Perhaps the time has come for an economic reformation. We could characterize modern day figures like Bernie Sanders and Elizabeth Warren as the Luther-Erasmus one two punch of a growing economic reformation.

As long as the billionaire class continues to buy and sell politicians (the ruling class), whose laws and positions are substantiated by economic research produced by economists (the priestly class) then this religion of economics will continue to slide toward corruption. As it does things will continue to get worse for the working class. At some point American society will reach a tipping point. Sooner or later the reformation will come.

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  • jekylldoc

    As an economist, I would tend to agree with a lot of this, but find the entirety to be shallow and not very insightful.

    It’s true that social democracy, or democratic socialism, if you prefer, has done a better job than “free market” capitalism. Maybe not better at competing in open markets, but better at delivering a society that works for the average person. But it has its problems, too.

    The idea that economic research is just doctrine, logically deducing implications from assumptions pre-determined by some ruling authority, is actually fairly ridiculous. Such things do go on, but the push to test theory against data does rein in many of the excesses. In fact the problems facing the Republican party today are mainly caused by its habit of ignoring careful economic analysis. They are currently putting this on display again by claims that their proposed tax cuts will pay for themselves with increases in growth. Dat ole voodoo economics got some reel powah, but it ain’t the power to show up in data.

    I’m all for moving in the direction of social democracy. But it needs to be done with eyes open, recognizing that the world does not remake itself in any fashion we are capable of wishing for.

    • https://littlegreenleafinthewoods.wordpress.com charlesburchfield
      • jekylldoc

        Yes, well, some people think accounting is all God is interested in. Me, I think God’s accounting is odd, like when the workers who arrived for the last hour of the day got paid the same as the ones who worked all day.

        • https://littlegreenleafinthewoods.wordpress.com charlesburchfield

          Ot!
          (According to Urban Dictionary:
          Ot, Short for “alright”. Used in place of “alright”)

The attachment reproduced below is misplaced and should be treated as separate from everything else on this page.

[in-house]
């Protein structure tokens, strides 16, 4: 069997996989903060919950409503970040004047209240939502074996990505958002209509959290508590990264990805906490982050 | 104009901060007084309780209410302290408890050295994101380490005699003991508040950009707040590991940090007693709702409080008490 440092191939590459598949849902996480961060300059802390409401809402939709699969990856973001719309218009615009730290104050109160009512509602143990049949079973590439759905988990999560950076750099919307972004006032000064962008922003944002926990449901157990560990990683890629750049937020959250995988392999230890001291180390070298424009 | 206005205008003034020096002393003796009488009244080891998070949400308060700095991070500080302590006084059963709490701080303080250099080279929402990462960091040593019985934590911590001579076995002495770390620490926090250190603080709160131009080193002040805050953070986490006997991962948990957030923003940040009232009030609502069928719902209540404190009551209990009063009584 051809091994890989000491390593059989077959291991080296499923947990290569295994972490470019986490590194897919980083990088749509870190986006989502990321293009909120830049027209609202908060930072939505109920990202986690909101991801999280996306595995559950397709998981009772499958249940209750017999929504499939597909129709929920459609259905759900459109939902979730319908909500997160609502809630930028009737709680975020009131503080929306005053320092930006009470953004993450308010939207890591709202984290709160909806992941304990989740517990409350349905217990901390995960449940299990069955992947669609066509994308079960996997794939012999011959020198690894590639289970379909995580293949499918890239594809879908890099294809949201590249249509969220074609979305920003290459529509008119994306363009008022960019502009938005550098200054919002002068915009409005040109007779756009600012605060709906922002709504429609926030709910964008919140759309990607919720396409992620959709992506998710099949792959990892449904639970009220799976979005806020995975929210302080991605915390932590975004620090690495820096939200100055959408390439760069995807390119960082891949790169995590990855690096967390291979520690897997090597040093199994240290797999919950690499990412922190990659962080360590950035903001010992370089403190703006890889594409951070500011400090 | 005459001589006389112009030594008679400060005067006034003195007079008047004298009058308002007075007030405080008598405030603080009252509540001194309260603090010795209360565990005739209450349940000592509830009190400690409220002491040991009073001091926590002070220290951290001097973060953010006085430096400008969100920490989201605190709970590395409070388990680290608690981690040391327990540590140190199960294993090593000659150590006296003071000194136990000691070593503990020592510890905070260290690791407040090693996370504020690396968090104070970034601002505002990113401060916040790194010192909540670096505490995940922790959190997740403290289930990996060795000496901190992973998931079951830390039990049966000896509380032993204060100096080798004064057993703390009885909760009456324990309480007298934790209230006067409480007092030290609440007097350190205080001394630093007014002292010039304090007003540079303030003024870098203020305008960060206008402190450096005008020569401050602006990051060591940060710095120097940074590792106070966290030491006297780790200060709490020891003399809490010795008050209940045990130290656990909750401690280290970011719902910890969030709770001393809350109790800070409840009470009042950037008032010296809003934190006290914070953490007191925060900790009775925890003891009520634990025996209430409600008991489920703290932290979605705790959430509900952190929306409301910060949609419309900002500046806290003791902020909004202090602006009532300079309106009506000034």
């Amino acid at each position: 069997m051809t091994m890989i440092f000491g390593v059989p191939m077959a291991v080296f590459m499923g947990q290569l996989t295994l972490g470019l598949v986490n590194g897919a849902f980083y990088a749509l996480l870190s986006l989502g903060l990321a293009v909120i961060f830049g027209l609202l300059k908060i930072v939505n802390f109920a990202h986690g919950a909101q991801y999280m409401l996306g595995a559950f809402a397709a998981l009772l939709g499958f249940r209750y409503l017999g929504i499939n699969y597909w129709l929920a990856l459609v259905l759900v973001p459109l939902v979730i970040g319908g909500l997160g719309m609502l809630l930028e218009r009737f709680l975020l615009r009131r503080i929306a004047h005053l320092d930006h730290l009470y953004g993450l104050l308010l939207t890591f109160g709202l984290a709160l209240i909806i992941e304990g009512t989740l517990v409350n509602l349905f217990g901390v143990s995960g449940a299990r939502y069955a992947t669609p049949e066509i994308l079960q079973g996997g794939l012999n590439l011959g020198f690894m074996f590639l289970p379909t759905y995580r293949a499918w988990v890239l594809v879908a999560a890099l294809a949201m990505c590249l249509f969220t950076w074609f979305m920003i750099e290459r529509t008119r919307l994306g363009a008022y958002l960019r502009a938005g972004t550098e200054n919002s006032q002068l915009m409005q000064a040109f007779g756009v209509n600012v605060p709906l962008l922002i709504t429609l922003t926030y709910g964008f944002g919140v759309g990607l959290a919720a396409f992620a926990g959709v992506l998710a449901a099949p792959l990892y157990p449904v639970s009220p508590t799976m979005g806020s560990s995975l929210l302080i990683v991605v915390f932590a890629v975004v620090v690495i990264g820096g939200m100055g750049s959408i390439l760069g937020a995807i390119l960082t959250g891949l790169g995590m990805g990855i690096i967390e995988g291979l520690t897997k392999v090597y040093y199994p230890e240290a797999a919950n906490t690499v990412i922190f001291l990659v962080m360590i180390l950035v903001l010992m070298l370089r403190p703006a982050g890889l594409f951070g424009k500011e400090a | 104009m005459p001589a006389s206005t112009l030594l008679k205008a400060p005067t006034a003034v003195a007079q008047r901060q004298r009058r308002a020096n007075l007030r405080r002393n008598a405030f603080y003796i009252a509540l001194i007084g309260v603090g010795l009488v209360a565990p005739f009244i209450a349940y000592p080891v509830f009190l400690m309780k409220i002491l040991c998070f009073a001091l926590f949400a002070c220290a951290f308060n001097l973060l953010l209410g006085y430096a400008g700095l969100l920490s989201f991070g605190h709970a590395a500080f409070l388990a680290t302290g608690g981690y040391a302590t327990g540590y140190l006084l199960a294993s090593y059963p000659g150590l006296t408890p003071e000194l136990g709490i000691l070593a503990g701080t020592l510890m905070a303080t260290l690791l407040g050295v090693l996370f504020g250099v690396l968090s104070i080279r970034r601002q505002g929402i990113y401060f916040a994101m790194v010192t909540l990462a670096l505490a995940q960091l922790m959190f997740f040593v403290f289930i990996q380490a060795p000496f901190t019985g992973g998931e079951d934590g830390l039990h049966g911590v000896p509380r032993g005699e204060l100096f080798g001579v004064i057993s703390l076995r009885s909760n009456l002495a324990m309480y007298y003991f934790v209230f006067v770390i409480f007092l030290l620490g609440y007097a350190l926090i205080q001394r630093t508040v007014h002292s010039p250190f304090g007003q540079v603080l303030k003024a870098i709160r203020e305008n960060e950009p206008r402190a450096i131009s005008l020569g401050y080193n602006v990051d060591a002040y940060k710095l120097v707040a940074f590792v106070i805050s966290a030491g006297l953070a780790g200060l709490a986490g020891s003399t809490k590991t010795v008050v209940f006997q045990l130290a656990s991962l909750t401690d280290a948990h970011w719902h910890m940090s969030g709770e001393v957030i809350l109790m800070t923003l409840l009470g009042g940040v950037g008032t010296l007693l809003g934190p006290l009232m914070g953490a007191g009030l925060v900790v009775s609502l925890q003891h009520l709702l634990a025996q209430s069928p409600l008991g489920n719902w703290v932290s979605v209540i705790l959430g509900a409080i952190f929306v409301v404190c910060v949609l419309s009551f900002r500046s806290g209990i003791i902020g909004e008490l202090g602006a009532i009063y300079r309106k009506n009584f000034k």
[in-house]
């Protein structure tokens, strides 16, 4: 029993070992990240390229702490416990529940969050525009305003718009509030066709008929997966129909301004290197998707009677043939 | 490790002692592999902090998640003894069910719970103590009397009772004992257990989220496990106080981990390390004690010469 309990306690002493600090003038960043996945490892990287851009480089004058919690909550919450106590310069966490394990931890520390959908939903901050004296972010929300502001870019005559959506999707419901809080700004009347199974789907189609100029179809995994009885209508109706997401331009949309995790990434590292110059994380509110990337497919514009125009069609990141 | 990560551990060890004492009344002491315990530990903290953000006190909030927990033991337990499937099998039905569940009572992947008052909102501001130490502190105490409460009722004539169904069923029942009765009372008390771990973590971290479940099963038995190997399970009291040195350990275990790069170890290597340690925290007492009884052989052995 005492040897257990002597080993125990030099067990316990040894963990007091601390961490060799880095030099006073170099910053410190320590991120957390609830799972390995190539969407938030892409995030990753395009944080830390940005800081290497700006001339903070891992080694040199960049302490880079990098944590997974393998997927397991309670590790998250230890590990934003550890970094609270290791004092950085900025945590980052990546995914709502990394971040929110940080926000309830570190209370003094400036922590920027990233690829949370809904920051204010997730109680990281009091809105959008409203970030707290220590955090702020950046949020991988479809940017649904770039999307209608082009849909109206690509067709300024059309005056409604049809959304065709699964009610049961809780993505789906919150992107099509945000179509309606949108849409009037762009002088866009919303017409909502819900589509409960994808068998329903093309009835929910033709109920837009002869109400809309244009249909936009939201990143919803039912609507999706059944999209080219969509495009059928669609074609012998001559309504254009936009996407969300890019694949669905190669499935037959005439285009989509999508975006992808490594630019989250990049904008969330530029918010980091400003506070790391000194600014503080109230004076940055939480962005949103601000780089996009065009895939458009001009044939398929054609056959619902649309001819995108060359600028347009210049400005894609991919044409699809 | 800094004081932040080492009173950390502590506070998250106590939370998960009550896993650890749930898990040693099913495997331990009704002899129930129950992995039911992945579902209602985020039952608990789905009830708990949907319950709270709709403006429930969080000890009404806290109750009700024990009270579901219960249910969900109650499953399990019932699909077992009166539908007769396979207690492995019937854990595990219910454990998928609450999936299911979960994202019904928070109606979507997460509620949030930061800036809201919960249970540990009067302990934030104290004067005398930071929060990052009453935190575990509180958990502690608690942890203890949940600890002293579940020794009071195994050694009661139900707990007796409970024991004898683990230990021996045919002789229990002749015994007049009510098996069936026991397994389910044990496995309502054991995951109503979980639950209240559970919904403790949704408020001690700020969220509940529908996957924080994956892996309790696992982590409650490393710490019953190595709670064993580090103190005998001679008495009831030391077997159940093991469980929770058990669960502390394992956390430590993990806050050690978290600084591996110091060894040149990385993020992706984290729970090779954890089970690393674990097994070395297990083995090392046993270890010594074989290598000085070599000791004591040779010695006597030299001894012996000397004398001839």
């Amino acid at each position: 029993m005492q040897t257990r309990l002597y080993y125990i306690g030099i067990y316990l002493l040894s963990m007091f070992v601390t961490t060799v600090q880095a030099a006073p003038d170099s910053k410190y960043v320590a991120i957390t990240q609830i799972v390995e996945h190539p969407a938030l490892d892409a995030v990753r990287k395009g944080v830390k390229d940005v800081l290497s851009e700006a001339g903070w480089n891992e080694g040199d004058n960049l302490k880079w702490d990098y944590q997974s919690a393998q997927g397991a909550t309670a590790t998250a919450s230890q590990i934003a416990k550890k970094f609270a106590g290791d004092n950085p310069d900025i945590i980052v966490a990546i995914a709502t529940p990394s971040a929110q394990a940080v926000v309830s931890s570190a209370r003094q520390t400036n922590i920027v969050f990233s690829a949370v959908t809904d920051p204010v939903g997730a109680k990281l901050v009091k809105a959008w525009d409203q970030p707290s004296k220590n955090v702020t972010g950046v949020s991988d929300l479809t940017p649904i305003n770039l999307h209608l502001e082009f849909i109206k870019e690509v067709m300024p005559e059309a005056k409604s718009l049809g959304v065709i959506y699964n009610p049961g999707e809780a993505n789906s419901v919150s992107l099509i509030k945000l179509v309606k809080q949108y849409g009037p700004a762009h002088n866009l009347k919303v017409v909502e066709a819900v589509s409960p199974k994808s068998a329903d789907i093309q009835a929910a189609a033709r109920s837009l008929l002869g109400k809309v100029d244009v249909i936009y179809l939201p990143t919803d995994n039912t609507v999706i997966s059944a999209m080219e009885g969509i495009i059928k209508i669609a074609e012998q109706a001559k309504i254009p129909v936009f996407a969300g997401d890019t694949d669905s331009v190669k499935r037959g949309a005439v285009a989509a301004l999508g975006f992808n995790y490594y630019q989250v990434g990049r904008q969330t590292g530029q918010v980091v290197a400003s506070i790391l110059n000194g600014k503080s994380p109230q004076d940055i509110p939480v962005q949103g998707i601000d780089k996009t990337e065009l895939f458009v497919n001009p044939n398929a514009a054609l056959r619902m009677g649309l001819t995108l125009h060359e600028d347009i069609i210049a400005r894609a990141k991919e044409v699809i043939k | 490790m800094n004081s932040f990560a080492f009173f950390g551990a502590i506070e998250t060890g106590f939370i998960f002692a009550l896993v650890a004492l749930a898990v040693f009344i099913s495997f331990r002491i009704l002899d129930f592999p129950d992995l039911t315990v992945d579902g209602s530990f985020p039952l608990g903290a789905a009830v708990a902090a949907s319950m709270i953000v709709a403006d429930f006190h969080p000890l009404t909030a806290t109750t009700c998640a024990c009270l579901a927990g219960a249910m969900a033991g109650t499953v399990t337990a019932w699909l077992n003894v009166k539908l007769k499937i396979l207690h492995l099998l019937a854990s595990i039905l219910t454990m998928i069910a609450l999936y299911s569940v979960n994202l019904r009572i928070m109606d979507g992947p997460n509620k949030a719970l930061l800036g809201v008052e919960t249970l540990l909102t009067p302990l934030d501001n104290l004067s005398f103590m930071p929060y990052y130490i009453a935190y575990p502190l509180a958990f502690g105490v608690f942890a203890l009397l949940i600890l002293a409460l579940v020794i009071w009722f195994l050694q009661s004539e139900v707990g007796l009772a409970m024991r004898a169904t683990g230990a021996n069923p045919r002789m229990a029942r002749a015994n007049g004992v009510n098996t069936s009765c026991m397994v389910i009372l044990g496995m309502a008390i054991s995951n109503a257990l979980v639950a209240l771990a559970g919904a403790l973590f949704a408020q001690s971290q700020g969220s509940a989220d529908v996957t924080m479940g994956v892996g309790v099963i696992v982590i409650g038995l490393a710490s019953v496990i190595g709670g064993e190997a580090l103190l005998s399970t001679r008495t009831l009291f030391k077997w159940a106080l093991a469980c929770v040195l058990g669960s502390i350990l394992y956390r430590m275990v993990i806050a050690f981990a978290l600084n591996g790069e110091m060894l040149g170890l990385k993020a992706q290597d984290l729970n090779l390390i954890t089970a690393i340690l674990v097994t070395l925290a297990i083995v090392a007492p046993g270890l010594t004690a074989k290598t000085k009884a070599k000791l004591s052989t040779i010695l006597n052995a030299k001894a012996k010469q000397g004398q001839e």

• jekylldoc

    Scott, having been on the inside of serious number crunching, I can tell you that it is far from ideal, and also far better than people like Art Laffer who don’t bother with numbers or make wild assessments with no basis in real methodology. Whatever you may say about Krugman (and I have read a lot of his columns without seeing any evidence of his being wrong on either forecasts or assessments of economic forces at work) he at least checks in regularly with the modeling people to see what the evidence argues. If you want to see “wrong” check out the predictions of Barro, or the monetarists, who have pretty much sifted down to bedrock of real hackism, following the 2007-08 crisis.

    More to the point on a forum such as this, you say, “Comments such as, “The bottom line ethical question of our day is “what is profitable?” are just silly and not provable.”
    From the age of Ivan Boesky to the dark money looming over corporate boards and hiding out in offshore havens even today, this is a pretty good assessment of the ethical state of American business. Not that it was ever very clean, but for 20 years that was the approach taught in management schools, with “damage control” and “public relations” being the only checks on corporate malfeasance. We have only to consult the business practices of our current President to see the result in action: the only question he considers is how much money he can make. No restraint by ethics whatsoever, and a thorough eagerness to test the limits of what the law will let him get away with.

    You seem to dismiss “the global warming crowd” but I have been much impressed with the effect of that issue on actual reflection by business people. The Koch brothers have not yet faced up to it, but a lot of other CEOs have recognized that their children and grandchildren will live with the disaster we are making, and they can’t just run to a gated community. I suspect that what really happened to ethics in business was precisely the lack of community – CEO’s no longer live near, or interact with, the workers they employ. Another community destroyed? How is that their problem? The return on investment was below the cutoff, so screw ’em.

    • Scott

      Well Krugman calling for a housing bubble to replace the dotcom bubble could be called misguided. My point was Laffer, Krugman, and so many others have sacrificed science for a rigid adherence to their political ideologies.
      The only disagreement I have with your response is in regard to the comment that “CEO’s no longer live near, or interact with, the workers they employ. Another community destroyed?” Thats more hyperbole than reality. Most CEO’s are small business owners that live and engage in their local communities. We see then at ball games, in church, or out to dinner. The evil CEO who is screwing up the world is more of an anomaly than anything else.